But regarded even from the purely technical point of view, the idea of an outward German liberation seems senseless as long as the broad masses are not also prepared to enter the service of this liberating idea. From the purely military angle, every officer above all will realize after a moment's thought that a foreign struggle cannot be carried on with student battalions, that in addition to the brains of a people, the fists are also needed. In addition, we must bear in mind that a national defense, which is based only on the circles of the so-called intelligentsia, would squander irreplaceable treasures. The absence of the young German intelligentsia which found its death on the fields of Flanders in the fall of 1914 was sorely felt later on. It was the highest treasure that the German nation possessed and during the War its loss could no longer be made good. Not only is it impossible to carry on the struggle itself if the storming battalions do not find the masses of the workers in their ranks; the technical preparations are also impracticable without the inner unity of our national will. Especially our people, doomed to languish along unarmed beneath the thousand eyes of the Versailles peace treaty, can only make technical preparations for the achievement of freedom and human independence if the army of domestic stoolpigeons is decimated down to those whose inborn lack of character permits them to betray anything and everything for the well-known thirty pieces of silvery For with these we can deal. Unconquerable by comparison seem the millions who oppose the national resurrection out of political conviction-unconquerable as long as the inner cause of their opposition, the international Marxist philosophy of life, is not combated and torn out of their hearts and brains.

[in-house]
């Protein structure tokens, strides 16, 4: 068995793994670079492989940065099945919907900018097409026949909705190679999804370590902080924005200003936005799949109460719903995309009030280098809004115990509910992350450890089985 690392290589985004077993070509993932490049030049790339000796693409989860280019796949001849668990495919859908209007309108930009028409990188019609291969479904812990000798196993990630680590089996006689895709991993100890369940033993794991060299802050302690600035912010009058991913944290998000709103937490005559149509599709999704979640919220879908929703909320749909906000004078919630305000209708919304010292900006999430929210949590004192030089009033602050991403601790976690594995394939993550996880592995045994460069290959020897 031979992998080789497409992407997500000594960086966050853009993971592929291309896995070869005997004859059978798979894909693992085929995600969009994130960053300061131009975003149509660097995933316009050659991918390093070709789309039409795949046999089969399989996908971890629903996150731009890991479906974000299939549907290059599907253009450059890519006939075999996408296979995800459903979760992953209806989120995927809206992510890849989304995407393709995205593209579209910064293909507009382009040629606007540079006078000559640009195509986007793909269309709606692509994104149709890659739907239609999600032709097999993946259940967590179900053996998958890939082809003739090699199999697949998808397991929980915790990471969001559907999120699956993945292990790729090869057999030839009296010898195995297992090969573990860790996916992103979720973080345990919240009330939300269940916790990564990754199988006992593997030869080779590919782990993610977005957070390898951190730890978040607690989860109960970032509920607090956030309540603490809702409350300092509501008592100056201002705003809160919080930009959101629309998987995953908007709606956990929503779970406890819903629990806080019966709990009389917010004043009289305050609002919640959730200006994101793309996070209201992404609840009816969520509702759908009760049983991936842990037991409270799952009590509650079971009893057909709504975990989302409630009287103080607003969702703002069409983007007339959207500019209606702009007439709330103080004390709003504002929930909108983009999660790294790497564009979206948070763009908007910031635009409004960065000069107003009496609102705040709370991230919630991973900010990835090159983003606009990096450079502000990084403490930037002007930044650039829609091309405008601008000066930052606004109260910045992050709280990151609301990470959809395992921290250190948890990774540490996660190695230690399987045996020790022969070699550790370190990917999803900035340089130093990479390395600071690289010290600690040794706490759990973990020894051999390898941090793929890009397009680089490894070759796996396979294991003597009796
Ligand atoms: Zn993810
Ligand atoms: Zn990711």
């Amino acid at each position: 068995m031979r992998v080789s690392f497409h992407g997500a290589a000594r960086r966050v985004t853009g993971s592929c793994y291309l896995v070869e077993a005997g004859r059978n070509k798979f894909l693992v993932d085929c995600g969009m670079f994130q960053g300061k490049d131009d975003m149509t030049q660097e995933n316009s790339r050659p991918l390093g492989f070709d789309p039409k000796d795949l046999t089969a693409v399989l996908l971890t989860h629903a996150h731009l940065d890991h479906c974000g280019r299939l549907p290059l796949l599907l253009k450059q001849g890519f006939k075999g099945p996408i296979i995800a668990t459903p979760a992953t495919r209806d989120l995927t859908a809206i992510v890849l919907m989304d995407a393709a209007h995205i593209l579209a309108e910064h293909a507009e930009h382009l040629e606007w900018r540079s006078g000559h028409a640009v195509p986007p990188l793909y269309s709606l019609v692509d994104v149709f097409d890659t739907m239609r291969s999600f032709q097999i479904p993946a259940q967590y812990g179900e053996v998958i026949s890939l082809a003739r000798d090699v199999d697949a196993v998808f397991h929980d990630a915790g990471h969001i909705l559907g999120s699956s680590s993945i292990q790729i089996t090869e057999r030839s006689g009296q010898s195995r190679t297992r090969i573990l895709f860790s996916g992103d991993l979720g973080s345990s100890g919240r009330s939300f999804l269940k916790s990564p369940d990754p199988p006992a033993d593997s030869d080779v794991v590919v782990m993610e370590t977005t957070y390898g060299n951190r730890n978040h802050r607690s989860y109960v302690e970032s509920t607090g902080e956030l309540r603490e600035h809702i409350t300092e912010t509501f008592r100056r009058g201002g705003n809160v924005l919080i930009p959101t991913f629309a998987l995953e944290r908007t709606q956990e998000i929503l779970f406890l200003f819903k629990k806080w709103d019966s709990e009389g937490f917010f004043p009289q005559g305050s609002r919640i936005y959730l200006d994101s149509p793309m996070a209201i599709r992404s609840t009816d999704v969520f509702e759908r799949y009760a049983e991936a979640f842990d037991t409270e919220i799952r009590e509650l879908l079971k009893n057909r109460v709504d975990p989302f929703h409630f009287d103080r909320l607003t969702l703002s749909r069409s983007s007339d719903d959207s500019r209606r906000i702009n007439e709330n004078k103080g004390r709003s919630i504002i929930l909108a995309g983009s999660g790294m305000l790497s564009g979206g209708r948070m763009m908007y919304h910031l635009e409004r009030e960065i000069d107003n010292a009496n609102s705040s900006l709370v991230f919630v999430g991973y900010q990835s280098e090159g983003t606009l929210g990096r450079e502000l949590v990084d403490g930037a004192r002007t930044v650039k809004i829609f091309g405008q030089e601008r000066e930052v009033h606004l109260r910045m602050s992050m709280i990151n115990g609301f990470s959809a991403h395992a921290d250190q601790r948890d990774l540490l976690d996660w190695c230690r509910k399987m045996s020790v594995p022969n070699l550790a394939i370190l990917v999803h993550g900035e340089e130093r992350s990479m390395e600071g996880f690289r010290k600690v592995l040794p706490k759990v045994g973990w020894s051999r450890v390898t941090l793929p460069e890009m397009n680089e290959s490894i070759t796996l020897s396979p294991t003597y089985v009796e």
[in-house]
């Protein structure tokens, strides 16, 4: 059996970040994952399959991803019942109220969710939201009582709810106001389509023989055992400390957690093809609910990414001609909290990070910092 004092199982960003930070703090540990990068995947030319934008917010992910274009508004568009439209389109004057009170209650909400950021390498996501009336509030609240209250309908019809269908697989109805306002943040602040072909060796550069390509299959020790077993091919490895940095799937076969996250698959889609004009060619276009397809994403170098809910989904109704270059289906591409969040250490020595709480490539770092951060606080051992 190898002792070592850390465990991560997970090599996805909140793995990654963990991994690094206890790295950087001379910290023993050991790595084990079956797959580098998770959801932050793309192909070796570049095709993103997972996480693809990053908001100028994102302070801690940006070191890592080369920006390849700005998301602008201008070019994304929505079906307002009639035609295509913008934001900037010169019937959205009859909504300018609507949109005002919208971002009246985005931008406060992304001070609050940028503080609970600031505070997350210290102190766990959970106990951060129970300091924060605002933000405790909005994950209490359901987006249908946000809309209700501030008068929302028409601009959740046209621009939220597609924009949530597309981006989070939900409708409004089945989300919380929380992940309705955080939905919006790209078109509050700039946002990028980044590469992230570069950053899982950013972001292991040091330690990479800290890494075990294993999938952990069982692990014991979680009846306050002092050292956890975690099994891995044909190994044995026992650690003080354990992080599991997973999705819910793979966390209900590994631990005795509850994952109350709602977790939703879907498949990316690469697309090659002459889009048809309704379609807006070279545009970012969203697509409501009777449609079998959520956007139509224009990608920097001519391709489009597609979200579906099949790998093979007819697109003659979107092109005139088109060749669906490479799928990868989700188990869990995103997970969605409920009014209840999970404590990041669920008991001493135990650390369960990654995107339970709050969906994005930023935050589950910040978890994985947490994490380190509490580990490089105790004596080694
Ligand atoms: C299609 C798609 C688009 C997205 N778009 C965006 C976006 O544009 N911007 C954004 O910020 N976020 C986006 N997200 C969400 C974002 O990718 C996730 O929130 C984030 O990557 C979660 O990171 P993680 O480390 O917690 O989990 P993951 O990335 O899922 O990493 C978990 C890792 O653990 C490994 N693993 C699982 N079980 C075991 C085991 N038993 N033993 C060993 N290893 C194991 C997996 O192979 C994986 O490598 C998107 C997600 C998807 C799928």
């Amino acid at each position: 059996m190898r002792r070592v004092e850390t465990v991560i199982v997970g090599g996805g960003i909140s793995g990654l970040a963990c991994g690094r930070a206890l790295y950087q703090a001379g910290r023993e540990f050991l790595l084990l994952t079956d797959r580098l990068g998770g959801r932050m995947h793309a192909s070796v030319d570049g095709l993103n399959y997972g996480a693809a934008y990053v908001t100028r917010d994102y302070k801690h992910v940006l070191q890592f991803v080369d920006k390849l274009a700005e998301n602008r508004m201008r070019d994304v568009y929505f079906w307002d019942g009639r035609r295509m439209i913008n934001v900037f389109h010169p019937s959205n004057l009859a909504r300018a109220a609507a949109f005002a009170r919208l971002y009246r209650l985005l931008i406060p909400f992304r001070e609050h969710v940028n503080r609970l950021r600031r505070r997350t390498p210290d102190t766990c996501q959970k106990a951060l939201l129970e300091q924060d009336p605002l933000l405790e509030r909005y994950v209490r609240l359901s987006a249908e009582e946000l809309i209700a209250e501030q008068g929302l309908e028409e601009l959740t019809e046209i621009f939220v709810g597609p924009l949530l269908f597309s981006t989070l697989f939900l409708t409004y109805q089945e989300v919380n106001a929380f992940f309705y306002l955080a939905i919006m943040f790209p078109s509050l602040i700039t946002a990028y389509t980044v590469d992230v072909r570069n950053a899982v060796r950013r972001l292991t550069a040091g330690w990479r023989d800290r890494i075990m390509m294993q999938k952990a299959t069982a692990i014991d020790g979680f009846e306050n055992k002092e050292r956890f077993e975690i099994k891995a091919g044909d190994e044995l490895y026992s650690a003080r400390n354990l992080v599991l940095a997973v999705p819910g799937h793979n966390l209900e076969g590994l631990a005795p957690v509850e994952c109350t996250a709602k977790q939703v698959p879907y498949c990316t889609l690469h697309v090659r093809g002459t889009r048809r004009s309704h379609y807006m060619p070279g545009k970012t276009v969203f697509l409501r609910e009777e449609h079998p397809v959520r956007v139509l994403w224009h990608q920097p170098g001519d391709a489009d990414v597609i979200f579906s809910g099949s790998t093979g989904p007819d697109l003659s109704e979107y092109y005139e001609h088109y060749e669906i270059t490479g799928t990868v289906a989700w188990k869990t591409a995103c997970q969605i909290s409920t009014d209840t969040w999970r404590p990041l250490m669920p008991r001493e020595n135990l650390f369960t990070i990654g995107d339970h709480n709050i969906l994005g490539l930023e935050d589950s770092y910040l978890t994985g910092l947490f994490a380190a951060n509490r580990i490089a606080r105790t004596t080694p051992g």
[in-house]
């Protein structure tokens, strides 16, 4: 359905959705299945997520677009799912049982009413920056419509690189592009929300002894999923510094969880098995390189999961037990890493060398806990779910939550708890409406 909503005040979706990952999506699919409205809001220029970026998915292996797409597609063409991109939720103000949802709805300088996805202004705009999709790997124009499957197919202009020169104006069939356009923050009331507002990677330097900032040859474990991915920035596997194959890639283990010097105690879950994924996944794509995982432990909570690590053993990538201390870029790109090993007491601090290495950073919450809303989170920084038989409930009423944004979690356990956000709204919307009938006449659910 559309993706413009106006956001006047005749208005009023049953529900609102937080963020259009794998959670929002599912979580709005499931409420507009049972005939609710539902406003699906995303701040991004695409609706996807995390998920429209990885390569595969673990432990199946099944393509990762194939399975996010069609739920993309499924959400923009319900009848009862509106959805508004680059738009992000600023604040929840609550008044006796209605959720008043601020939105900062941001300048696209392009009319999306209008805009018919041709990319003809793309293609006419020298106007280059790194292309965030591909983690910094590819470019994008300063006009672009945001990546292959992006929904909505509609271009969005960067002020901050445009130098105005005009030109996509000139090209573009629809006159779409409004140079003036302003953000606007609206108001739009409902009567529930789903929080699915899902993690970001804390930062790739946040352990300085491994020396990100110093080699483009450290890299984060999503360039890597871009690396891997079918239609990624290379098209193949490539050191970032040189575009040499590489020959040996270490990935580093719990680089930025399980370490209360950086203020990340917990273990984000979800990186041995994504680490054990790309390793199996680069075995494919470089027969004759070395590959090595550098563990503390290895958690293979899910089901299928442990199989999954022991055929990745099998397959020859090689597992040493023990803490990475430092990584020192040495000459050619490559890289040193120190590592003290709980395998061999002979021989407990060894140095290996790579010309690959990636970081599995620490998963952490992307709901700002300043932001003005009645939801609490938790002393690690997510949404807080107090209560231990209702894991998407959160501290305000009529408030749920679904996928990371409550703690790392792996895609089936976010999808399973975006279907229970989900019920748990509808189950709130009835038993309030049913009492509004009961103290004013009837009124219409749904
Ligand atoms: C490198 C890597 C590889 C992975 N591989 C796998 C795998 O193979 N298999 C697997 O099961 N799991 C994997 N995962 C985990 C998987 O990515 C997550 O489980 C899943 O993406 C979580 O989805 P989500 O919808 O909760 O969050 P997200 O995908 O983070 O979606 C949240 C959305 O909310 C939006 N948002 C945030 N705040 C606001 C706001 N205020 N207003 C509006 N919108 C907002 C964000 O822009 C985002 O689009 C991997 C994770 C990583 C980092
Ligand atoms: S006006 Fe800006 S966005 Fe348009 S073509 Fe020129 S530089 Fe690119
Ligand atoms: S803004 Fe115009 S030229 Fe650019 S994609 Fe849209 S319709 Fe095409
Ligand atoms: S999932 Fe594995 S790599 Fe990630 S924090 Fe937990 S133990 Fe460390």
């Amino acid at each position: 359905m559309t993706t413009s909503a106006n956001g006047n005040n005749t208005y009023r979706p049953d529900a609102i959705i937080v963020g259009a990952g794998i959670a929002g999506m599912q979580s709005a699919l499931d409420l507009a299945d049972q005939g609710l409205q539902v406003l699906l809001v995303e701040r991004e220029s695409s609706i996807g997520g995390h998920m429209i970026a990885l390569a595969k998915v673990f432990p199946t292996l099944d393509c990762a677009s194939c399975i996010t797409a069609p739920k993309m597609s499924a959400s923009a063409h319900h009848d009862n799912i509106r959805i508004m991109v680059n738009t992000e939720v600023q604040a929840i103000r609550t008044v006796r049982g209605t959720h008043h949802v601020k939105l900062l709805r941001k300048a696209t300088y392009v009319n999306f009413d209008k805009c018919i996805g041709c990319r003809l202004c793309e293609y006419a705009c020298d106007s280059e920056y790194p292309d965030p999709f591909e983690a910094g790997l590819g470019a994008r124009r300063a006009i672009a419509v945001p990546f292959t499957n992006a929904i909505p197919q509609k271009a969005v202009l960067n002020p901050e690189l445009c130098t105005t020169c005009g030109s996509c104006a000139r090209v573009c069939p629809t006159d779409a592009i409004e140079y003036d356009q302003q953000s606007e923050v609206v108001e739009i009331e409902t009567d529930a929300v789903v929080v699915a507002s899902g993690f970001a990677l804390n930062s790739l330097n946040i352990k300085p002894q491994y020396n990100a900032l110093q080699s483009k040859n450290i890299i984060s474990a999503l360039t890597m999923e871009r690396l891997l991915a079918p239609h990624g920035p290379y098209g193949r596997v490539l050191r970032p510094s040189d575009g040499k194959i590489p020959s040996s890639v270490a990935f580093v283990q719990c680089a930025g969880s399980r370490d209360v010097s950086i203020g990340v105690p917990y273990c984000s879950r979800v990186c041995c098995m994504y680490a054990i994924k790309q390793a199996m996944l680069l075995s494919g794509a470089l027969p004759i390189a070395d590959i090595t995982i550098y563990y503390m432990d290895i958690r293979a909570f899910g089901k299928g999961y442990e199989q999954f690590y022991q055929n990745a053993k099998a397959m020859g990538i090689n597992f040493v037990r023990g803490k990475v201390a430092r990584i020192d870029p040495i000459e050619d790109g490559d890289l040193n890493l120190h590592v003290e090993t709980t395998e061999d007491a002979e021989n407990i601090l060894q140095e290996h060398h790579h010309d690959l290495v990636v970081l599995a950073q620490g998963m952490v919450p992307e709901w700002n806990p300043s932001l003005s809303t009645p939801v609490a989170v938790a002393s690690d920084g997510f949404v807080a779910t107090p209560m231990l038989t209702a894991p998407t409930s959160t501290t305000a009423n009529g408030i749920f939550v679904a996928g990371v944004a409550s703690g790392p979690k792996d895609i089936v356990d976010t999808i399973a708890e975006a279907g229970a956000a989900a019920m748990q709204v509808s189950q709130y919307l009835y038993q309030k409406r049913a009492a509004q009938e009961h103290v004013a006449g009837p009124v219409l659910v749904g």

Regardless, therefore, from what standpoint we examine the possibility of regaining our state and national independence, whether frost the standpoint of preparations in the sphere of foreign policy, from that of technical armament or that of battle itself, in every case the presupposition for everything remains the previous winning of the broad masses of our people for the idea of our national independence.
Without the recovery of our external freedom, however, any internal reform, even in the most favorable case, means only the increase of our productivity as a colony. The surplus of all socalled economic improvements falls to the benefit of our international control commissions, and every social improvement at best raises the productivity of our work for them. No cultural advances will fall to the share of the German nation; they are too contingent on the political independence and dignity of our nation.
Thus, if a favorable solution of the German future requires a national attitude on the part of the broad masses of our people, this must be the highest, mightiest task of a movement whose activity is not intended to exhaust itself in the satisfaction of the moment, but which must examine all its commissions and omissions solely with a view to their presumed consequences in the future.
Thus, by 1919 we clearly realized that, as its highest aim, the new movement must first accomplish the nationalization of the masses.
From a tactical standpoint a number of demands resulted from this.